S&P Analysts Like Cables 2001 Outlook


Despite facing their first real threat in years from direct-to-home satellite providers, cable operators more than held their own last year-and more of the same is expected in 2001, said analysts at Standard & Poor's.

In a conference call with analysts and the media last week, S&P managing director of media and telecommunications ratings Richard Siderman said cable has continued to perform well because of stable cash flow and well-protected markets.

Despite direct-broadcast satellite's competitive threat, Siderman said, MSOs fought back with digital cable offerings and high-speed data service to retain and attract customers. But rural operators, who face an even more substantial threat from DBS, may have some rough sledding ahead.

Siderman said the increased capital costs associated with upgrading plant to provide digital service, coupled with a low number of homes per headend, could end up hurting rural operators.

"They may have to delay capital improvements, and that can prevent them from being as competitive as they could be," Siderman said.

Large operators, on the other hand, have shown substantial increases in digital cable and cable-modem subscribers, and that should continue this year. The increased revenue and cash flow that those services provide also helped operators to maintain or improve their credit ratings for the year.

The cable sector is likely to be dominated by issues such as AT&T Corp.'s moves to divest of its stake in Time Warner Entertainment and Cablevision Systems Corp.'s efforts to sell off its Rainbow Media Group programming arm, he added.

"Credit-quality issues in 2001 could be impacted more by [merger-and-acquisition] activity rather than by operations," Siderman said.

S&P caused a stir in August when it placed AT&T Corp. on Credit Watch with negative implications, citing the cable and telephony giant's mounting debt problems. The ratings agency said it wanted AT&T to pare its debt-to-cash flow ratio down to 1.5 times and said the company would have to shave as much as $25 billion in debt to get to that level.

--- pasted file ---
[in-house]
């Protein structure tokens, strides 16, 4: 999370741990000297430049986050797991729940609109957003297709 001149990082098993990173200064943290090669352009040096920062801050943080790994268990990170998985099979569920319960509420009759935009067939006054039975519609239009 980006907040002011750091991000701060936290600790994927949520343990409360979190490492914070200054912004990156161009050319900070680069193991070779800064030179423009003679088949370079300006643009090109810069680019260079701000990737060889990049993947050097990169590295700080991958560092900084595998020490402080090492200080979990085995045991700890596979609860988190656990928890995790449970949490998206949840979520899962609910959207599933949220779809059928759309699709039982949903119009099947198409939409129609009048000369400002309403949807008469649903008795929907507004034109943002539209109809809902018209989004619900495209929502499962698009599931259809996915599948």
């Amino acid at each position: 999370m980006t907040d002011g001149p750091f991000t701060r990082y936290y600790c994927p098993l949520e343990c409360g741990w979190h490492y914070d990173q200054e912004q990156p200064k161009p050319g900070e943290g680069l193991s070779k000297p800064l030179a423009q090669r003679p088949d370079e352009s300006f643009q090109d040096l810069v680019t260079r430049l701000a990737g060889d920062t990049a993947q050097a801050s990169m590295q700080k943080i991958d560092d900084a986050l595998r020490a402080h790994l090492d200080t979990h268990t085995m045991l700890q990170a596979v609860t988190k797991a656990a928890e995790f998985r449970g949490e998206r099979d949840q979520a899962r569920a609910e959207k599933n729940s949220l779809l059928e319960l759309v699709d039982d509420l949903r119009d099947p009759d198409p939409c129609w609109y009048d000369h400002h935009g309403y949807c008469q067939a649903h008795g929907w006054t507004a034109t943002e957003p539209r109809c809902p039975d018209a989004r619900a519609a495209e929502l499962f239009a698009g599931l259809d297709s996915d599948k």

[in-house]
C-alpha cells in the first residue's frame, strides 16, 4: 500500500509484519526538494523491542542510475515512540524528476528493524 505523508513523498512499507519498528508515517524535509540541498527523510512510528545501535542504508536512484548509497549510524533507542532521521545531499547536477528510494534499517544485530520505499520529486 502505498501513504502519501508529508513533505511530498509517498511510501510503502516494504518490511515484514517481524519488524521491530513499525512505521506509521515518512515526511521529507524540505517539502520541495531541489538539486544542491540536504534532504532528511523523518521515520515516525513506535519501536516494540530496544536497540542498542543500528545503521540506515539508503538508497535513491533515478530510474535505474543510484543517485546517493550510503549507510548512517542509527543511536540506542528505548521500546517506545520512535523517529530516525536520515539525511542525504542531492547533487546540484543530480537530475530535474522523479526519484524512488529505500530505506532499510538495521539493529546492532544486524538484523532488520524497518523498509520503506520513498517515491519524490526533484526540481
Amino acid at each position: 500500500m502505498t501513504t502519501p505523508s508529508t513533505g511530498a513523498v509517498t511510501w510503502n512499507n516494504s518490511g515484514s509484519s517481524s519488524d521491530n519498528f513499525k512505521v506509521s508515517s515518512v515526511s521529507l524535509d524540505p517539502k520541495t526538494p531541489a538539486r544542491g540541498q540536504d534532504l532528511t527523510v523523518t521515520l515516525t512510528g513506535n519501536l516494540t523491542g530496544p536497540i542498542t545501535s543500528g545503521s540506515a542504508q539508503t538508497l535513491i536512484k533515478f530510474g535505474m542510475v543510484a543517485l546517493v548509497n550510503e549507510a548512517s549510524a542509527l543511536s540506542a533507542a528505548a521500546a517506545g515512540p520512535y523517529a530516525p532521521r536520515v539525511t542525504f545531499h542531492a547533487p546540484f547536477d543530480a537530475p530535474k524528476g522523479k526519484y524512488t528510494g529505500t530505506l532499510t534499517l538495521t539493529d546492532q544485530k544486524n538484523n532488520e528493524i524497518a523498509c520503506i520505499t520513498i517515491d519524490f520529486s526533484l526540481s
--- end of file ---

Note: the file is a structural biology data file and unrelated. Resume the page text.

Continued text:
Rosemarie Kalinowski, director of the media and telecommunications ratings team, said AT&T has made great strides in getting closer to that target.

"They have significantly deleveraged their balance sheet and they have a stronger profile," Kalinowski said. "While their ratings remain on Credit Watch, S&P expects [cash flow] to be in the 1.5 times range by the end of 2001."

Kalinowski pointed to AT&T's sale of a 16-percent stake in its wireless business in November to Japanese mobile-telephone giant NTT DoCoMo for $9.8 billion in cash, as well as its recent agreement with Cox Communications Inc. and Comcast Corp. to exchange rights to 60 million shares of Excite@Home Corp. stock for $3 billion in AT&T shares.

"In terms of how far along they are in their deleveraging plan, at this point in time, they are probably close to halfway there, which is a positive," Kalinowski said.

S&P analysts had a less optimistic outlook for competitive local-exchange carriers, which were hit hard last year as available funding began to dry up.

CLEC analyst Catherine Cosentino said during the call that the outlook for those outfits isn't any better this year, as epitomized by Northpoint Communications Inc.'s bankruptcy filing last week.

"CLEC ratings are under heightened pressure," Cosentino said.

Funding problems at Covad Communications Inc. and Teligent Inc. continue this year, she said. Covad has lost its CEO and Teligent recently announced that it only has enough cash to last the rest of the year.

A $250 million equity investment in Teligent from Rose Glen Capital Management last month "only partially mitigates S&P's concerns," Cosentino said.